One year after inviting a select group of journalists to chat with key Apple personnel, Apple invited TechCrunch's Matthew Panzarino back to talk to the Apple team responsible for bringing the new Mac Pro to fruition.
This time Matthew met with John Ternus, vice president of Hardware Engineering, Tom Boger, senior director of Mac Hardware Product Marketing, Jud Coplan, director of Video Apps Product Marketing and Xander Soren, director of Music Apps Product Marketing and the session included both conversations and demos.
The first piece of news was that the planned modular Mac Pro would not be released in 2018 but would it would be an Apple product in 2019. Tom Boger, senior director of Mac Hardware Product Marketing explained...
We want to be transparent and communicate openly with our pro community, so we want them to know that the Mac Pro is a 2019 product. It’s not something for this year.
We know that there’s a lot of customers today that are making purchase decisions on the iMac Pro and whether or not they should wait for the Mac Pro.
This second point might explain the real reason why Apple wanted to take this opportunity to be clear about the timeframe for the new Mac Pro, people are waiting to buy the new Mac Pro, not only professionals like us, as was shown in the results of our poll Replacing A Mac Pro 5.1 'Cheese-grater' For Pro Tools where the most popular option back in October 2017 was to wait for the next Mac Pro. It could be argued that the real reason Apple made this statement now was to make it clear to institutional buyers or other large customers waiting to spend their budget on, say iMac Pros or other machines, that they should schedule the spend without worrying that a Mac Pro might appear late in the purchasing year. In other words, spend the money now on an iMac Pro safe in the knowledge that a new Mac Pro won't be coming later in this financial year.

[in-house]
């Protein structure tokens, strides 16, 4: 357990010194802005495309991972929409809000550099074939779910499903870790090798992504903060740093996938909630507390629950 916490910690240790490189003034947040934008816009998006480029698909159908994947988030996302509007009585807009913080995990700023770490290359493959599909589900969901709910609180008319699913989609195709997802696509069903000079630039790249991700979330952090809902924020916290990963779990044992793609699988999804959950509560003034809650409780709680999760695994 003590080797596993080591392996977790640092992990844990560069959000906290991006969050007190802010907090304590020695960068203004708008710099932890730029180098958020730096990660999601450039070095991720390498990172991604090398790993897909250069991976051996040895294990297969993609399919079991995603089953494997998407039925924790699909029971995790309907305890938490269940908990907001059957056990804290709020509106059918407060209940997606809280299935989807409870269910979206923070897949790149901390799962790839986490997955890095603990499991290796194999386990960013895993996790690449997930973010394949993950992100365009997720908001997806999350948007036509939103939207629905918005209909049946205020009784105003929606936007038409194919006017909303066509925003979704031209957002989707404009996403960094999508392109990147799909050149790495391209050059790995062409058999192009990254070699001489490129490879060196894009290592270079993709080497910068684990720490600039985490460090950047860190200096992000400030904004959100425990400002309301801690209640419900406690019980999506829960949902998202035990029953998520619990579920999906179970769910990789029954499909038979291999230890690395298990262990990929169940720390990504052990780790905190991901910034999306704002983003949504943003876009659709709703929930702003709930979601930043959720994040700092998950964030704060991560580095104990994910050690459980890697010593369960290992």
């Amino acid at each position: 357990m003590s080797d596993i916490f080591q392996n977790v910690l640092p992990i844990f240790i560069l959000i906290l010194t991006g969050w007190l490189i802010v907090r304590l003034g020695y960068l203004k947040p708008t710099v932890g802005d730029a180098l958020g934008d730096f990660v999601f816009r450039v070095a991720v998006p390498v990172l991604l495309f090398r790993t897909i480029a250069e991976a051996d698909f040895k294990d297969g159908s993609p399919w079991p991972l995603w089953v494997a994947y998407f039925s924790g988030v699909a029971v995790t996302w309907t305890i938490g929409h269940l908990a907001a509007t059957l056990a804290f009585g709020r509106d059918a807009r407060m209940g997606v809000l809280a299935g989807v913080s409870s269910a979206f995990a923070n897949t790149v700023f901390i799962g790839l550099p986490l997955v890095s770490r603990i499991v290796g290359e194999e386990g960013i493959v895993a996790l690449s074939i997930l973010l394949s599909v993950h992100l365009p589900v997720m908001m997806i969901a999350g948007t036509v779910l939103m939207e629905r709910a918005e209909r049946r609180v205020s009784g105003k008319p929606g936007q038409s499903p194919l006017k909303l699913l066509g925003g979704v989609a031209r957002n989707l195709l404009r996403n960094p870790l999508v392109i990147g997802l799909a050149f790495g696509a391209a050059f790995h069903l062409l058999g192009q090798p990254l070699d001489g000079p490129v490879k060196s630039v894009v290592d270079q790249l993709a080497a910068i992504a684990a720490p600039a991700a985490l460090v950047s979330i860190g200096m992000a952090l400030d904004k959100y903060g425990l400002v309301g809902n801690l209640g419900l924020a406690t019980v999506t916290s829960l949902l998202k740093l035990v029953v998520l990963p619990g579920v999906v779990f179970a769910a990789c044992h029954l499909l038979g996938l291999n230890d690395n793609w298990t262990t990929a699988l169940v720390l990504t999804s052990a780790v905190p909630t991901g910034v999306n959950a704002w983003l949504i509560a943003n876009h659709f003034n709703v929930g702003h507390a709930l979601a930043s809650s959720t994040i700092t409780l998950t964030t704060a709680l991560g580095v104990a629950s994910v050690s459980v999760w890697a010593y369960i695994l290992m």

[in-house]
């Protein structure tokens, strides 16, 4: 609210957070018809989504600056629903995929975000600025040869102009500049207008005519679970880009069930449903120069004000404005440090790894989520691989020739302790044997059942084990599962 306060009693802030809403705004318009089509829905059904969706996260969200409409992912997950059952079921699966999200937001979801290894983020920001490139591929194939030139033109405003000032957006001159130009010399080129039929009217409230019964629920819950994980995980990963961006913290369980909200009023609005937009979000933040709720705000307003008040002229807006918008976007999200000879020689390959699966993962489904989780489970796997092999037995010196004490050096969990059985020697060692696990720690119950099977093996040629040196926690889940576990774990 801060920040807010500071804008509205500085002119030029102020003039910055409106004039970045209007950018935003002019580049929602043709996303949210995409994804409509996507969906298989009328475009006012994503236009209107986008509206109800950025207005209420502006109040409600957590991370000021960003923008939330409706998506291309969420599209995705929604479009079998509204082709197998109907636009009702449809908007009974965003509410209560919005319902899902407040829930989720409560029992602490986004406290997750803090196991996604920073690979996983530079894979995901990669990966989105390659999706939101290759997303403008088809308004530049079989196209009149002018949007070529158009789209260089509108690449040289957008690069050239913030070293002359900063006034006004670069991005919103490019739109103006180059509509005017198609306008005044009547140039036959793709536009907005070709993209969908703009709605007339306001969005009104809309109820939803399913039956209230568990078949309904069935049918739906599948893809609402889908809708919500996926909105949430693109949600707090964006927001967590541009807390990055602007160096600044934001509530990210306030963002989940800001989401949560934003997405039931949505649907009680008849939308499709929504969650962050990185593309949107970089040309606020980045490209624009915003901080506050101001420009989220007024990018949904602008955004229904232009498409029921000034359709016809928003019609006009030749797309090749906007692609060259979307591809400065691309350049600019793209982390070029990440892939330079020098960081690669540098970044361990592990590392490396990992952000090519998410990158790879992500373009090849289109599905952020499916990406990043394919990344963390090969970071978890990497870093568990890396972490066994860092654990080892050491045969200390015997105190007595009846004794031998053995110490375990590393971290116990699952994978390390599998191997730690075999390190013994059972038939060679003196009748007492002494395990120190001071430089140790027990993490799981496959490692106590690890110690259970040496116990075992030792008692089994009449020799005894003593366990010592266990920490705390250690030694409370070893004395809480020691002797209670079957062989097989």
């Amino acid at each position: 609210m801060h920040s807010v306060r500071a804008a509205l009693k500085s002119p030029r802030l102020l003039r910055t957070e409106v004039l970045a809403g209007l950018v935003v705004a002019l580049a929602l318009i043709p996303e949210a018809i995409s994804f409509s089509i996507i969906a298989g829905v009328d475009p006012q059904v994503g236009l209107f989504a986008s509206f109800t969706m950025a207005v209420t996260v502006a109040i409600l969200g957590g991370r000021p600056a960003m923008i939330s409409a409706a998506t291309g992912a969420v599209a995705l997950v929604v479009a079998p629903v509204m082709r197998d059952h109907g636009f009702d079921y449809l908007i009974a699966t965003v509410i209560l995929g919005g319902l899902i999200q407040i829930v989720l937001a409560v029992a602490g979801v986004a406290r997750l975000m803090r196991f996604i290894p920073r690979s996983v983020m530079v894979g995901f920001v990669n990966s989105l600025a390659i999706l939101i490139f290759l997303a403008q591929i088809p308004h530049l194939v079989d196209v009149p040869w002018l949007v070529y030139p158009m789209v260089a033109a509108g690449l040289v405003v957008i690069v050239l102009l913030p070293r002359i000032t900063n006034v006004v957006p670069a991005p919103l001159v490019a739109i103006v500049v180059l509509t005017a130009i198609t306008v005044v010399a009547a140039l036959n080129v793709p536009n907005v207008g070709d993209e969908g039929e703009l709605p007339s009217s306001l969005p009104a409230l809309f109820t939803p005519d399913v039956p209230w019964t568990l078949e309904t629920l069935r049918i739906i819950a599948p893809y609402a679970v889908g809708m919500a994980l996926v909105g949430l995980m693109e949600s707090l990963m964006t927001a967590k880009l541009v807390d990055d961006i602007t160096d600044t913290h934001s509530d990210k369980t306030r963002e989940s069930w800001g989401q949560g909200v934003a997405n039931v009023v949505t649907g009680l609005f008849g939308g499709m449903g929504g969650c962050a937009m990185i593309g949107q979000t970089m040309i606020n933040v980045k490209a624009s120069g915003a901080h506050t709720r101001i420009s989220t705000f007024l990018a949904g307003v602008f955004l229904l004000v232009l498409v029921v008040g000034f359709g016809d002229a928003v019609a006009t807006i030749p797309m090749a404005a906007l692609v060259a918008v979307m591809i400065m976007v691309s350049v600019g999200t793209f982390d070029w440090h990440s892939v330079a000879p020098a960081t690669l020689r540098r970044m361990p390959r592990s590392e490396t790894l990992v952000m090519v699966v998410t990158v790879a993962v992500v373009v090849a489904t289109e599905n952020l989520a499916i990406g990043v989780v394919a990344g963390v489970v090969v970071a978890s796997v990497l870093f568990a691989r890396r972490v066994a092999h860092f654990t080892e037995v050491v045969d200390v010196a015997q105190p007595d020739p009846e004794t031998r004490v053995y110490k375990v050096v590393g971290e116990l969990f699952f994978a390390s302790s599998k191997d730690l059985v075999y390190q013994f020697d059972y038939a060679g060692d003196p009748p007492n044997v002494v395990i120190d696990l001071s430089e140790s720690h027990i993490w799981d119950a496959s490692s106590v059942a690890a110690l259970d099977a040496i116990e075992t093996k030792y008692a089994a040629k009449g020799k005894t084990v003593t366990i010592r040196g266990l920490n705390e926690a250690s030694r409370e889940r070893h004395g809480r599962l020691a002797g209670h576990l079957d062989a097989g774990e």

But this isn't the only thing to come out of this session. A year ago Apple's Senior Vice President of Worldwide Marketing Phil Schiller accepted that pro customers and developers alike wanted evidence that Apple was paying attention to what they need.
We recognize that they want to hear more from us. And so we want to communicate better with them. We want them to understand the importance they have for us, we want them to understand that we’re investing in new Macs — not only new MacBook Pros and iMacs but Mac Pros for them, we want them to know we are going to work on a display for a modular system.
A year on from this and Matthew has discovered that Apple has created a team inside the building that houses its pro products group. It’s called the Pro Workflow Team, under John Ternus and works closely with Apple's engineering team. John Ternus is vice president of Hardware Engineering...
We said in the meeting last year that the pro community isn’t one thing. It’s very diverse. There are many different types of pros and obviously, they go really deep into the hardware and software and are pushing everything to its limit. So one thing you have to do is we need to be engaging with the customers to really understand their needs. Because we want to provide complete pro solutions, not just deliver big hardware, which we’re doing and we did it with iMac Pro. But look at everything holistically.